In 351 the Jewish population of Palestine found an opportunity amidst chaos to make a bid for greater freedom. By that time Constantine I had died; his nephew Constantius II had killed off all but two of his sons so that and his brothers could rule; one of those brothers had died attacking the other; the second brother had died putting down a usurper: and now Constantine’s son Gallus had been called back from exile to be made Caesar of the East.
After Constantine no single emporer ruled it as a whole entity, instead dividing it by halves to be administered as eastern and western empires. Modern historians refer to the East Roman Empire (part or all of modern Turkey, Greece, Israel, Lebanon, Syria, Egypt, and Libya) as the Byzantine Empire for convenience sake, in distinguishing it from the West (part or all of modern Tunisia, Algeria, Italy, Spain, Portugal, France, and England). They would have thought of themselves of Roman however, despite their Constantinople (Byzantine) capital.
Constantine had made Christianity the official state religion, charged Jews special taxes not simply for the maintenance of synagogues and Jewish schools but for the state as well, and otherwise lowered the status of Jews, but Constatius was far worse. Distracted by more bids for his throne and a less competent emperor than his uncle, he paid less attention to the welfare of minority religious ethnic members. He allowed open violence from Christian citizens, antisemitic proselytising before angry mobs, and the destruction of Jewish temples and synagogues. Hate crimes were rising.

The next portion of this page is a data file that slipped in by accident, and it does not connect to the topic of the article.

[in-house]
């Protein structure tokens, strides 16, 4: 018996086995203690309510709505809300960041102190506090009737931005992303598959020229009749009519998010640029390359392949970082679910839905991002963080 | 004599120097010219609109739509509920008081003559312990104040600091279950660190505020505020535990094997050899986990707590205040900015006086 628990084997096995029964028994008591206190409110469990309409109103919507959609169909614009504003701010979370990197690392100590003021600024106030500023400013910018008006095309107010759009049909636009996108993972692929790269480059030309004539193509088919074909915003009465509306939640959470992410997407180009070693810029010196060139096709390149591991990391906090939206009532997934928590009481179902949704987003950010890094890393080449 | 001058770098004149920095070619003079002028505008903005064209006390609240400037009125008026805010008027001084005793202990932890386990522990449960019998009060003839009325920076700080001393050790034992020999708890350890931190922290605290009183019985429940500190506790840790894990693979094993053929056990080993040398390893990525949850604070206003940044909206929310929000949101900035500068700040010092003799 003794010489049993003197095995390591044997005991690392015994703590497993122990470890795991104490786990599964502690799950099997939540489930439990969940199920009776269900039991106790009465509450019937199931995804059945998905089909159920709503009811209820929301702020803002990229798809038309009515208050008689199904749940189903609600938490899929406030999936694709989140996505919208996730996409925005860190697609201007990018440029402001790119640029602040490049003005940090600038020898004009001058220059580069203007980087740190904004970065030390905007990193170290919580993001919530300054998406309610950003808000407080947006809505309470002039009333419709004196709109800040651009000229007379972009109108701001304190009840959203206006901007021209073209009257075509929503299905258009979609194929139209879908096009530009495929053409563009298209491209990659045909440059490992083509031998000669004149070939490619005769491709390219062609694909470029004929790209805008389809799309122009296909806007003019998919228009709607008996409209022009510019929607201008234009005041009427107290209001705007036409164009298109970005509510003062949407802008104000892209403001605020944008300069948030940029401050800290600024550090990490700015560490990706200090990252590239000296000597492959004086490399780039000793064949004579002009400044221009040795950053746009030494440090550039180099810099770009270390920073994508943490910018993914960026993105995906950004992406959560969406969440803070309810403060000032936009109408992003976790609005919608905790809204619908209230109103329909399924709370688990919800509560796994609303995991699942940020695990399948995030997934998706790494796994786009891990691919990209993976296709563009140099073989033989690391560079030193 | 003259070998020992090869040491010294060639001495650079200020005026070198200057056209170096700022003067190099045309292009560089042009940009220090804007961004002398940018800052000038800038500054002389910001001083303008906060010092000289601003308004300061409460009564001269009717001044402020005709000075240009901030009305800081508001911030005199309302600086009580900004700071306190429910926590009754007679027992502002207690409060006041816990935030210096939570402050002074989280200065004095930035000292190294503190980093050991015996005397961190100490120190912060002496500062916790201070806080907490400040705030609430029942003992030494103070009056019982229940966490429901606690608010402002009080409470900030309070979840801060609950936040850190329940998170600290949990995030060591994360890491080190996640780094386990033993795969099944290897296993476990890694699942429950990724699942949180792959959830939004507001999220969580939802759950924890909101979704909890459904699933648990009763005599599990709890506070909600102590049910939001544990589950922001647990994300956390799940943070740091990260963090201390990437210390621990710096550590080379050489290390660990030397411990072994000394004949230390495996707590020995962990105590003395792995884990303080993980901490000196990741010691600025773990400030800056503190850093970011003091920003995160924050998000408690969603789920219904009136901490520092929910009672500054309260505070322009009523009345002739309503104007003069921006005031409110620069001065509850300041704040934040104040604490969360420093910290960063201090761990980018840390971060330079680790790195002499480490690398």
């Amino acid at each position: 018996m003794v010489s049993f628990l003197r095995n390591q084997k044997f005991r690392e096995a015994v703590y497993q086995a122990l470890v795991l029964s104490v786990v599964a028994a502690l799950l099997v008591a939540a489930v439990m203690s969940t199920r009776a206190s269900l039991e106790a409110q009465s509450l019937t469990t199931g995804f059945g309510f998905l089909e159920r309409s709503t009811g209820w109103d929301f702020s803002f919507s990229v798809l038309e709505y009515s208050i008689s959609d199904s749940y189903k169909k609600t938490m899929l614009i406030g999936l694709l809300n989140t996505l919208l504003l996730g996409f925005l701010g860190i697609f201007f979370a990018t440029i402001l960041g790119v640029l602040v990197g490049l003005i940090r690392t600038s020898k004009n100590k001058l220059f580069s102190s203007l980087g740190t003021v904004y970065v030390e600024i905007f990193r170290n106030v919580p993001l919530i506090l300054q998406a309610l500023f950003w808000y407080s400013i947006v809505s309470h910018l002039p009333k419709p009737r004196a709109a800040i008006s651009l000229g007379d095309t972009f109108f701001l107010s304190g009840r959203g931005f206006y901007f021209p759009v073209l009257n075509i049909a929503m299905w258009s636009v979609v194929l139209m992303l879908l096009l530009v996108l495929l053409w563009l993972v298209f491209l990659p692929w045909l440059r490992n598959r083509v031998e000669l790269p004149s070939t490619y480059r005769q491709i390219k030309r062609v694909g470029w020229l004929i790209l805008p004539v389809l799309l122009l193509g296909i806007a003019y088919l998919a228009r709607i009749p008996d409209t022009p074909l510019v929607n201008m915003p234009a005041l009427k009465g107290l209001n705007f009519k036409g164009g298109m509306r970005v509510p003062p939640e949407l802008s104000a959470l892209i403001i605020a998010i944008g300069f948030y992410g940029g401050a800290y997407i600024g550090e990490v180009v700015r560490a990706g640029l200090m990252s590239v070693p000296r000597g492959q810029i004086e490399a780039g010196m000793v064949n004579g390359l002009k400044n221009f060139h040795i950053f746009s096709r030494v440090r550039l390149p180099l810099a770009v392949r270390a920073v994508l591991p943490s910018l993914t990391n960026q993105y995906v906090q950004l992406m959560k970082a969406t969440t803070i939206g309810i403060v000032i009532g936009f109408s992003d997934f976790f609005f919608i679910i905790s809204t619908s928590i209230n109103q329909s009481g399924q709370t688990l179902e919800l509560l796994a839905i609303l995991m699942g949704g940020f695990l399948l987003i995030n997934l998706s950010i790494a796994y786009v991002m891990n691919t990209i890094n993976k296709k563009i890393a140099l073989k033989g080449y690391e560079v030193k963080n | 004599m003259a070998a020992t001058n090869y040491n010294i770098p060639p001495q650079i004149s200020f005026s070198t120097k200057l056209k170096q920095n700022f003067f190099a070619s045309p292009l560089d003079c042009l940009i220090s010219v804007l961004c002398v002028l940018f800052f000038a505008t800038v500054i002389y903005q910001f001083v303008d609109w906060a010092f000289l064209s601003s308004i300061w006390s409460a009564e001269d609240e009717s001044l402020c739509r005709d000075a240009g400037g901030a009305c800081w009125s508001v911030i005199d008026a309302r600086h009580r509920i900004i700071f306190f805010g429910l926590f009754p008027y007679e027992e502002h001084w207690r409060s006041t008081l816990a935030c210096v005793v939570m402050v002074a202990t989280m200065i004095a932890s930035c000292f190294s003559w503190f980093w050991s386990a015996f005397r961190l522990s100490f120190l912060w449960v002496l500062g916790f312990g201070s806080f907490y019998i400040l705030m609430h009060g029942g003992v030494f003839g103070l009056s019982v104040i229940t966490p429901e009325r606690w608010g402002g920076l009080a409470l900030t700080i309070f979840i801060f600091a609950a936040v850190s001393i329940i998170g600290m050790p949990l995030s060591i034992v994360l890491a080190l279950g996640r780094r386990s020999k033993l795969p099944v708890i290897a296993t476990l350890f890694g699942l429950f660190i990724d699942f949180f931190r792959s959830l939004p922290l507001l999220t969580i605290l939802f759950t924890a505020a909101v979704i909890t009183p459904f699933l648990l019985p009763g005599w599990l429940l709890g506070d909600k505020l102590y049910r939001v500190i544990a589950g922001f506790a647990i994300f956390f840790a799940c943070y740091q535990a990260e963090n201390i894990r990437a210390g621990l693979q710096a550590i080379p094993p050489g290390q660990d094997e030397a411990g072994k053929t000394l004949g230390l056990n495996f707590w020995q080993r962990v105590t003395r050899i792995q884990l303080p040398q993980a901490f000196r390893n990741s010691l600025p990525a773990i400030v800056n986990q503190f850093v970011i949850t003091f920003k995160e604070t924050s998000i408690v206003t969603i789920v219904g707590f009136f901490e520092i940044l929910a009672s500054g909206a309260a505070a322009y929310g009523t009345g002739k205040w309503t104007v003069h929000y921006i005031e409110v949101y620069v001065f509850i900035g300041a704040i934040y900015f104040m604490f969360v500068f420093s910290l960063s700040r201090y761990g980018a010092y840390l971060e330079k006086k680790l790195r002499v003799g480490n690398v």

Under the leadership of Isaac of Sepphoris, a small group of rebels starting in the town of Diocesarea first took control of a garrison, securing the weapons they would need. The Jewish revolt spread from there to two other towns, Tiberius and Diospolis. Caesar Gallus dispatched his senior military officer to carry out his orders: slay the rebels, even the children. (As recorded by Jerome in the Chronica, 15-21; Theophanes.) “Through the murders of many thousands of men – even those too young to pose a threat – Gallus suppressed the Jews.”
Gallus would be executed for treason in 354 and his half brother Julian would become sole emperor in 361. Known to the Christian world as Julian the Apostate he was the last non Christian emperor of Rome, a neoplatonic pagan. In 362 he signed a Tolerance Edict once again affording Jews some marginal legal protection (and encouraging schisms within the Christian faith.) In 363 he ordered that the Jewish Temple be rebuilt. The Jewish people were themselves somewhat ambivalent about the project as it didn’t align with their own prophecies, but generally regarded Julian well. The Temple effort was abandoned following an earthquake in Galilee which Christians attributed to divine intervention.
American Museum of Natural History Petra Earthquake
Julian the Apostate and His Place in History
An Online Encyclopedia of Roman Emperors